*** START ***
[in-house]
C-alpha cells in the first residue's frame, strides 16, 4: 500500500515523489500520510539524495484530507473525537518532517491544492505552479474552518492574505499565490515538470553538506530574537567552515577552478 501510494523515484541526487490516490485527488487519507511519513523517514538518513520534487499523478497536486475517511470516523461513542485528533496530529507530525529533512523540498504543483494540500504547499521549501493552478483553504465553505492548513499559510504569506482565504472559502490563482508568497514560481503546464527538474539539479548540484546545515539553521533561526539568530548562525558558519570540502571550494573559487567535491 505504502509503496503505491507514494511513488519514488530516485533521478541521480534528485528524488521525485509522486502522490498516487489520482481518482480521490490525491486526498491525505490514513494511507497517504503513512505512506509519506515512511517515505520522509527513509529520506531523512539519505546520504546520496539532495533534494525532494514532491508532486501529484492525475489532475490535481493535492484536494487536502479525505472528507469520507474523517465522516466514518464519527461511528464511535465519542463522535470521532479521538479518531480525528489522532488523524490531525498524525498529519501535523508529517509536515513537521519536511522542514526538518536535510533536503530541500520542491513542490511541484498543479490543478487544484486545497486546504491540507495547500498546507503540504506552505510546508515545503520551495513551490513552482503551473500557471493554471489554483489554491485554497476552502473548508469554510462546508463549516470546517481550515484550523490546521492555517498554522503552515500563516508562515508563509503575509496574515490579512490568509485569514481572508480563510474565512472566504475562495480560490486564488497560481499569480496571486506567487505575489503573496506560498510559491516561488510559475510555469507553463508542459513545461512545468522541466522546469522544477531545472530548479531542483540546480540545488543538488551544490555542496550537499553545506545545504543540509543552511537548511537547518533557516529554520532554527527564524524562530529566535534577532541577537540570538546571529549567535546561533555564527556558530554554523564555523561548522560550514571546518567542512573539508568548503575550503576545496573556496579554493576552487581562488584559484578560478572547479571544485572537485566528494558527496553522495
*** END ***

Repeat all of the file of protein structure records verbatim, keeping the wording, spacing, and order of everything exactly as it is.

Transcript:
[in-house]
C-alpha cells in the first residue's frame, strides 16, 4: 500500500515523489500520510539524495484530507473525537518532517491544492505552479474552518492574505499565490515538470553538506530574537567552515577552478 501510494523515484541526487490516490485527488487519507511519513523517514538518513520534487499523478497536486475517511470516523461513542485528533496530529507530525529533512523540498504543483494540500504547499521549501493552478483553504465553505492548513499559510504569506482565504472559502490563482508568497514560481503546464527538474539539479548540484546545515539553521533561526539568530548562525558558519570540502571550494573559487567535491 505504502509503496503505491507514494511513488519514488530516485533521478541521480534528485528524488521525485509522486502522490498516487489520482481518482480521490490525491486526498491525505490514513494511507497517504503513512505512506509519506515512511517515505520522509527513509529520506531523512539519505546520504546520496539532495533534494525532494514532491508532486501529484492525475489532475490535481493535492484536494487536502479525505472528507469520507474523517465522516466514518464519527461511528464511535465519542463522535470521532479521538479518531480525528489522532488523524490531525498524525498529519501535523508529517509536515513537521519536511522542514526538518536535510533536503530541500520542491513542490511541484498543479490543478487544484486545497486546504491540507495547500498546507503540504506552505510546508515545503520551495513551490513552482503551473500557471493554471489554483489554491485554497476552502473548508469554510462546508463549516470546517481550515484550523490546521492555517498554522503552515500563516508562515508563509503575509496574515490579512490568509485569514481572508480563510474565512472566504475562495480560490486564488497560481499569480496571486506567487505575489503573496506560498510559491516561488510559475510555469507553463508542459513545461512545468522541466522546469522544477531545472530548479531542483540546480540545488543538488551544490555542496550537499553545506545545504543540509543552511537548511537547518533557516529554520532554527527564524524562530529566535534577532541577537540570538546571529549567535546561533555564527556558530554554523564555523561548522560550514571546518567542512573539508568548503575550503576545496573556496579554493576552487581562488584559484578560478572547479571544485572537485566528494558527496553522495